Have you ever tried altering your running form? It’s kind of like trying to write your name with your non-writing hand: It feels like a wobbly, drunk four-year-old has possessed your body, and it can be a pretty uncomfortable endeavor, at least at first. But a study recently published in the journal Medicine & Science in Sports & Exercise suggests that switching up your running form, while a bit difficult in the beginning, could be just the fix for runners experiencing knee and Achilles’ tendon pain.
According to the New York Times, studies show that an overwhelming percentage of humans are heel-strikers (in one study, 90 percent and in another 94 percent), meaning that they hit the ground with their heel first, rather than their forefoot. However, when we don’t wear shoes, the majority of us strike with our forefoot instead. Considering these findings, many running coaches and experts argue that forefoot-striking is the more natural and, therefore, the less injury-prone form of running.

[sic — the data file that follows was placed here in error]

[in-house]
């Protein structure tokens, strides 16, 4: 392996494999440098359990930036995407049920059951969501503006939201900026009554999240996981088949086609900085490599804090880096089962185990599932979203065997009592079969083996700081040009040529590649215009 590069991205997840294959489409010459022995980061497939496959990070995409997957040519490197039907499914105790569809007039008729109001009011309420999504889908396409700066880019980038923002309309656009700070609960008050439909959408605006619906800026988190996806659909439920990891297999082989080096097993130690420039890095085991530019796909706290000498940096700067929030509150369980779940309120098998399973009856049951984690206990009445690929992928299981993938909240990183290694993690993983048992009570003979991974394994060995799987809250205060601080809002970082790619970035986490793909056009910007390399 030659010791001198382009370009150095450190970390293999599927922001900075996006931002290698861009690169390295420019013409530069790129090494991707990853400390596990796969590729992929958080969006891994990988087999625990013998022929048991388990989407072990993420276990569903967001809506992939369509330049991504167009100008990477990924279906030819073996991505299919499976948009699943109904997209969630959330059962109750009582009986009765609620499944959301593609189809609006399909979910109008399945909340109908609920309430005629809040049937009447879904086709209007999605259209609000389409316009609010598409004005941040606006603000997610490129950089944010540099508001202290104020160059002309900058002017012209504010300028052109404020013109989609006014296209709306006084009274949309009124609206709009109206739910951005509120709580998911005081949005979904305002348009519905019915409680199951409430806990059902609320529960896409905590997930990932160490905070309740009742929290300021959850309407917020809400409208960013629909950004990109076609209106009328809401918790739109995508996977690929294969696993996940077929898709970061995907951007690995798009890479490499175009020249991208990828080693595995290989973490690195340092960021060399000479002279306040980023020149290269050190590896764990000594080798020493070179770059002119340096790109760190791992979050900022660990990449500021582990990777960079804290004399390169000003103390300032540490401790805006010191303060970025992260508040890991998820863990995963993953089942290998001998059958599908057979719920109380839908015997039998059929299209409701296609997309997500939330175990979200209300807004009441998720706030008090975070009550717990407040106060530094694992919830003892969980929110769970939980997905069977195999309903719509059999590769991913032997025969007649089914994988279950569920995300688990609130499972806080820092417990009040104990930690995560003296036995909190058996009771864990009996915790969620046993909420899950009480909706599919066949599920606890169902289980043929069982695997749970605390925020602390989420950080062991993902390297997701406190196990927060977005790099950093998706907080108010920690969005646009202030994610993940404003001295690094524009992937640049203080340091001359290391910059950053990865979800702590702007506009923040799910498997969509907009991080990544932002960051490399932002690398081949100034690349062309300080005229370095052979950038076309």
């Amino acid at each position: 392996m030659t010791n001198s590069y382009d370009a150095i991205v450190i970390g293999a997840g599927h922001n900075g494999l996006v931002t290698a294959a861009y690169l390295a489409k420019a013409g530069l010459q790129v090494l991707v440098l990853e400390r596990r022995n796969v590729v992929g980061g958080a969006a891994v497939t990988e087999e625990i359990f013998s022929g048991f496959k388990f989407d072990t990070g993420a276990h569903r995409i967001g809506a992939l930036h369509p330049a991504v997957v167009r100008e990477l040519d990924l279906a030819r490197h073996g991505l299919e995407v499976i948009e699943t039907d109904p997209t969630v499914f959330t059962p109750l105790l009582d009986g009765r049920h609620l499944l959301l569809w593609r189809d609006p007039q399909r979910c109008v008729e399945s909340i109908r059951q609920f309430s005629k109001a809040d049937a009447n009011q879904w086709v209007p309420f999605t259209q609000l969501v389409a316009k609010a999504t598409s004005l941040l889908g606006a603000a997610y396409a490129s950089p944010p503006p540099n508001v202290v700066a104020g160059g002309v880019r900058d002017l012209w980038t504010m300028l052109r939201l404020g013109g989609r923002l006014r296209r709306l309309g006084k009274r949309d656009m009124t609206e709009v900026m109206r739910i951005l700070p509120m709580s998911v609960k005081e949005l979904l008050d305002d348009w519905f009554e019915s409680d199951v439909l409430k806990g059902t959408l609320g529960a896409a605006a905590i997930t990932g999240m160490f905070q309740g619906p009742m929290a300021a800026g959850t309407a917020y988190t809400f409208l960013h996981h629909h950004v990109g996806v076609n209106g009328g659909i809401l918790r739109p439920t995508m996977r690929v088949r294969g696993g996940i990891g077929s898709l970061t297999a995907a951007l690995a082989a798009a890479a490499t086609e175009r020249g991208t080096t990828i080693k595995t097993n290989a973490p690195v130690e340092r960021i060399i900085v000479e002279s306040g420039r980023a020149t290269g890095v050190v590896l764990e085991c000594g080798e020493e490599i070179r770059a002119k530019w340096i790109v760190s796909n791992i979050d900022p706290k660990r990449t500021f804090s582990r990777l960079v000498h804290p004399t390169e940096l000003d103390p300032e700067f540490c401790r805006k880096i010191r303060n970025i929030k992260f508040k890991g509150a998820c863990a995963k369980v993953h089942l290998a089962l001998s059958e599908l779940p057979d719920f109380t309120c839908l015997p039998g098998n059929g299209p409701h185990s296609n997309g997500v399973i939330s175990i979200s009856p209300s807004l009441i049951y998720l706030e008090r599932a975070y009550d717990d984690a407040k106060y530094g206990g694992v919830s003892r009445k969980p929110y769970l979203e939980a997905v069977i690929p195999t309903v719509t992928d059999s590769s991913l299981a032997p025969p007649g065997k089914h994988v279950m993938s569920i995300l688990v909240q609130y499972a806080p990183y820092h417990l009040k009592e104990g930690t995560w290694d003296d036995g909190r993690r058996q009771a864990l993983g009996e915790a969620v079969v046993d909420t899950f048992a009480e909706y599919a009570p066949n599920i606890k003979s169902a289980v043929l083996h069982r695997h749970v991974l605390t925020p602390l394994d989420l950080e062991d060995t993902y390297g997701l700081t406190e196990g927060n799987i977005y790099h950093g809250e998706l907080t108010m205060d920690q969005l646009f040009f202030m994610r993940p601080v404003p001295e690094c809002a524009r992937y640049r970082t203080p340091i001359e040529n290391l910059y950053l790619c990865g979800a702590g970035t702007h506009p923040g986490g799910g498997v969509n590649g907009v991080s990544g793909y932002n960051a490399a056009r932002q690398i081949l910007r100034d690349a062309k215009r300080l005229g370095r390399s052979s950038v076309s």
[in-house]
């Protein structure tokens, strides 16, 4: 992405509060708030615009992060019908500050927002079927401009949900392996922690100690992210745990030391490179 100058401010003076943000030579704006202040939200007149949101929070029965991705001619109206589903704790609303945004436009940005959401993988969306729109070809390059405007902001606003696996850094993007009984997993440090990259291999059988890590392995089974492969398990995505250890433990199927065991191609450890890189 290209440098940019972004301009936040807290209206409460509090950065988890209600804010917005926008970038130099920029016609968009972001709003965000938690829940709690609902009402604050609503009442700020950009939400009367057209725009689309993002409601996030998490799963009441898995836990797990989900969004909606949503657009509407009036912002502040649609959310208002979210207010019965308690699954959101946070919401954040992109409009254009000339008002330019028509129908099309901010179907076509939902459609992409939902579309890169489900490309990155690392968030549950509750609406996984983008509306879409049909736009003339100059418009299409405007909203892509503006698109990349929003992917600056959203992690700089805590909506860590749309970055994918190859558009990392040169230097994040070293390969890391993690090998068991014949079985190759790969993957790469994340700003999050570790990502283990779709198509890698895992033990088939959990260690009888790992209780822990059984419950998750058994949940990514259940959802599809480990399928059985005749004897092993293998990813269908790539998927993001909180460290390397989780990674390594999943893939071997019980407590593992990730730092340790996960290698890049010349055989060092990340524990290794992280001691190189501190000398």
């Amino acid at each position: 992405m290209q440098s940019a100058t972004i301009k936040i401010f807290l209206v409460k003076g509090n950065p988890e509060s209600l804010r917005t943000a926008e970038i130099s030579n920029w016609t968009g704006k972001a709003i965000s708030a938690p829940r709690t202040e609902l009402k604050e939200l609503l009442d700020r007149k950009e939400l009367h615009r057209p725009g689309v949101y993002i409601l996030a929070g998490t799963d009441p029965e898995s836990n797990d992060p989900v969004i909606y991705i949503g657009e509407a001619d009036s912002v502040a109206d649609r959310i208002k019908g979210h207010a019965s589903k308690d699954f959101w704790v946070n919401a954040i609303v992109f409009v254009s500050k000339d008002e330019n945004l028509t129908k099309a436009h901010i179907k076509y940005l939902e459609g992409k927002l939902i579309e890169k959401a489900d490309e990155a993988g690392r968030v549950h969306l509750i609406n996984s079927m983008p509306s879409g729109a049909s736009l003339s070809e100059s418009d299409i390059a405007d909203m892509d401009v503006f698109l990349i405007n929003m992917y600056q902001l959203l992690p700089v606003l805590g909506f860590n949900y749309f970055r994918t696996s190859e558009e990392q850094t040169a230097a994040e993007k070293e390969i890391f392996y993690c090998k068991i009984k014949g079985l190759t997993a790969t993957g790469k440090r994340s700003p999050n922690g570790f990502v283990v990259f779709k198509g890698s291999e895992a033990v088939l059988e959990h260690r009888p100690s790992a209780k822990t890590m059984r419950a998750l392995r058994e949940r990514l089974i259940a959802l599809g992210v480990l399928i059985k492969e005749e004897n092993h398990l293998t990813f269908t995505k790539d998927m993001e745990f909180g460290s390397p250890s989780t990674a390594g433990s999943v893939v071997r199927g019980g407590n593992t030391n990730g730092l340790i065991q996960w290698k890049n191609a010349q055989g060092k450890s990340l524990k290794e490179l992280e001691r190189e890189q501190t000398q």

To test this theory, researchers matched 19 forefoot-striking female runners with an equal number of female heel-striking runners of similar ages, heights, weights and running paces. The women were fitted with motion-capture sensors and, using formulas validated in other experiments, researchers determined how much force the women were creating with each stride and, more importantly, where that force hit the leg.
They found that the heel-strikers took about 16 percent more force through the knee joint than the forefoot strikers. But the forefoot-strikers weren't perfect either: Those who landed on their forefoot absorbed nearly 20 percent more force through their ankles and Achilles tendons than the heel-strikers.
So far, the study tells us what many of us already know: Runners are seriously susceptible to joint-pain in their knees and ankles. But it also suggests something that we might not have thought of: If you are a heel-striker with consistent knee pain during your daily runs, you might want to try switching to a forefoot-striking stride to absorb less force in the knee joints. And vice versa if you are a forefoot-striker with aching Achilles' tendons—try a heel-strike next time.
While the study doesn't confirm that altering your stride will decrease your leg pain, it's worth a try. Even if you feel like a drunk toddler for a few minutes.